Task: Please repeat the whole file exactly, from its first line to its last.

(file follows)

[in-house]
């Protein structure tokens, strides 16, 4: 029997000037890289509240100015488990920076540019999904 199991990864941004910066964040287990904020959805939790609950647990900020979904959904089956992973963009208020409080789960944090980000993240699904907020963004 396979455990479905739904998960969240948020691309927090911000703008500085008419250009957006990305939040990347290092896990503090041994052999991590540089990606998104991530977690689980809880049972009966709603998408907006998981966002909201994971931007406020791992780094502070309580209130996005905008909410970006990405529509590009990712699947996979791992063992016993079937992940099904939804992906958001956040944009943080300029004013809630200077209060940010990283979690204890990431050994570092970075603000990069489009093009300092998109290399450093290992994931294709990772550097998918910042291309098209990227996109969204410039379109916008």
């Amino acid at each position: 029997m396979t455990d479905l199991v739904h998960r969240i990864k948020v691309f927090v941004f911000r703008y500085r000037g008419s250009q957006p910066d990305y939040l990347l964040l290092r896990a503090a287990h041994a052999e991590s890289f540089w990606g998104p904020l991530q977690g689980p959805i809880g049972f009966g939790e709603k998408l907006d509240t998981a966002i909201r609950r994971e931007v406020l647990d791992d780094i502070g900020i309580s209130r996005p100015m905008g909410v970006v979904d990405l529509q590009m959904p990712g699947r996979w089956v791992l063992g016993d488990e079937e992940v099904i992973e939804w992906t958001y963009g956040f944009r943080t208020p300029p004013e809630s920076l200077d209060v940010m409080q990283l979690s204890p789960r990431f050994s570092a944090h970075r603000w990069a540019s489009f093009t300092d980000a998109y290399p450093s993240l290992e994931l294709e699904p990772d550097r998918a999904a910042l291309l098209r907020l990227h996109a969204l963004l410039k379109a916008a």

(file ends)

[in-house]
């Protein structure tokens, strides 16, 4: 029997000037890289509240100015488990920076540019999904 199991990864941004910066964040287990904020959805939790609950647990900020979904959904089956992973963009208020409080789960944090980000993240699904907020963004 396979455990479905739904998960969240948020691309927090911000703008500085008419250009957006990305939040990347290092896990503090041994052999991590540089990606998104991530977690689980809880049972009966709603998408907006998981966002909201994971931007406020791992780094502070309580209130996005905008909410970006990405529509590009990712699947996979791992063992016993079937992940099904939804992906958001956040944009943080300029004013809630200077209060940010990283979690204890990431050994570092970075603000990069489009093009300092998109290399450093290992994931294709990772550097998918910042291309098209990227996109969204410039379109916008």
């Amino acid at each position: 029997m396979t455990d479905l199991v739904h998960r969240i990864k948020v691309f927090v941004f911000r703008y500085r000037g008419s250009q957006p910066d990305y939040l990347l964040l290092r896990a503090a287990h041994a052999e991590s890289f540089w990606g998104p904020l991530q977690g689980p959805i809880g049972f009966g939790e709603k998408l907006d509240t998981a966002i909201r609950r994971e931007v406020l647990d791992d780094i502070g900020i309580s209130r996005p100015m905008g909410v970006v979904d990405l529509q590009m959904p990712g699947r996979w089956v791992l063992g016993d488990e079937e992940v099904i992973e939804w992906t958001y963009g956040f944009r943080t208020p300029p004013e809630s920076l200077d209060v940010m409080q990283l979690s204890p789960r990431f050994s570092a944090h970075r603000w990069a540019s489009f093009t300092d980000a998109y290399p450093s993240l290992e994931l294709e699904p990772d550097r998918a999904a910042l291309l098209r907020l990227h996109a969204l963004l410039k379109a916008a």